Its mid February – its dry and bright but I doubt I am the only one itching for spring. I have gone back to the blog post for this time last year. It featured comment on moles, dissected owl pellets and some photos of the first signs of spring. Its interesting re reading the post as, so far as I can see, we are a good few weeks behind where we were this time last year.
Only the frogs have kept to the routine – and our pond is full of activity and frogspawn. This time last year the early purple orchids were showing the first spotty green and purple spikes of leaves – and there were a few green leaves just coming through on the hawthorn. This year, only a few brave elder leaves have emerged from buds and the moles are keeping their heads down in our fields (pretty much).
I look forward to receiving photos you may be taking of the signs of spring – as we wait for our meadows to get going.
On the website, there is a page of Meadow Galleries. If anyone would like to update their current entry (or photos) please be in touch. Likewise new galleries are very welcome.
I am hoping to set up a new page on the website with some before and after pictures. Creating and maintaining spaces for wildlife and plants takes work – and the page will be about showing the very positive results of our membership’s graft. Andrew Martin gave us a great post and photos back in December 2016 – but I know how much work is being done on various sites. We are busy working on the hedges before its gets too late in the year. Some brambles need to be checked back – partly as they are invading and partly to allow us to control bracken when it emerges later in the year. We have had good success with bracken control – and I will be digging out some photos for the new page to show what has been done in 3 years.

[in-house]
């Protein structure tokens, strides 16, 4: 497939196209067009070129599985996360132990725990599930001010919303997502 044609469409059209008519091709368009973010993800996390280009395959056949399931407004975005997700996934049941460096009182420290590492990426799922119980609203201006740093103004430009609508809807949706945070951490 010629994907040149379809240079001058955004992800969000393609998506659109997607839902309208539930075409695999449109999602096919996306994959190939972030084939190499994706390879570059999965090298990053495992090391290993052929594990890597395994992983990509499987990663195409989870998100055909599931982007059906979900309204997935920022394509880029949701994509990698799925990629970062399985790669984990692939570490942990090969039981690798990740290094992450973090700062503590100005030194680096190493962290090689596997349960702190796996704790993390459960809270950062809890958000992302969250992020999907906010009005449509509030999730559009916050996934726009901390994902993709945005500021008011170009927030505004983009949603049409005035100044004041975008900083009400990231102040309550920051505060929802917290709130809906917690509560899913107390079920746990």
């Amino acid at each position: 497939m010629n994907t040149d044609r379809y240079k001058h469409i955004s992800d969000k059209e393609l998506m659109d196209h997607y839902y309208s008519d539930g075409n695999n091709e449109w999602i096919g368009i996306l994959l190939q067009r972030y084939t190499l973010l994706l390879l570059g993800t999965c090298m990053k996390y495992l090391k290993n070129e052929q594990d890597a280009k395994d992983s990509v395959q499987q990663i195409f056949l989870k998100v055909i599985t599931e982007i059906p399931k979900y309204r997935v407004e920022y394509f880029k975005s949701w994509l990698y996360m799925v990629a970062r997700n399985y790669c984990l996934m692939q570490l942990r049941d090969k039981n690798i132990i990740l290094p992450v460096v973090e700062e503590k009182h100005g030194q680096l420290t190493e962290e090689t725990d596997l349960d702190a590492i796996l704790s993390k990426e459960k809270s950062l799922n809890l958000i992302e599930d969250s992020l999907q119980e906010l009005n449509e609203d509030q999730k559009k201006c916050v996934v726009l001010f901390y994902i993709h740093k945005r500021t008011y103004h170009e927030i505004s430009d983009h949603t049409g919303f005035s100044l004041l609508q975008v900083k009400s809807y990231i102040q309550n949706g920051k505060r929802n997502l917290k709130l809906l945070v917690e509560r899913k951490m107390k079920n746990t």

As evidence that spring is definitely coming, I have had an email from Bee Wild West Wales, Bee Conservation Trust. Their first event is 10 March – a BeeWalk Network Afternoon (with tea and cake). 1 to 3.30pm – Harlow Room, Welsh Wildlife Centre, Cilgerran – Learn about upcoming walks, talks, identification training, surveys……for more information contact email@example.com.
All your meadow news and photographs are wanted. I look foward to hearing from you. Rachel
Thanks for a very interesting article, We are in southern Spain at the moment and although we missed the recent snow it is still cold here. Spring is a little later here too
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Things are similar with us – daily visits from the heron alerted us to the arrival of breeding frogs in the pond, and there are now a couple of panfuls of spawn. The heron isn’t there today though as the pond is frozen. The main indicator of approaching spring for us is the amount of birdsong, throughout the day but mostly at dawn. There have also been a couple of honeybees foraging on some snowdrops on milder days – honeybees are supposed not to forage at <15 degrees but ours must be made of sterner stuff.
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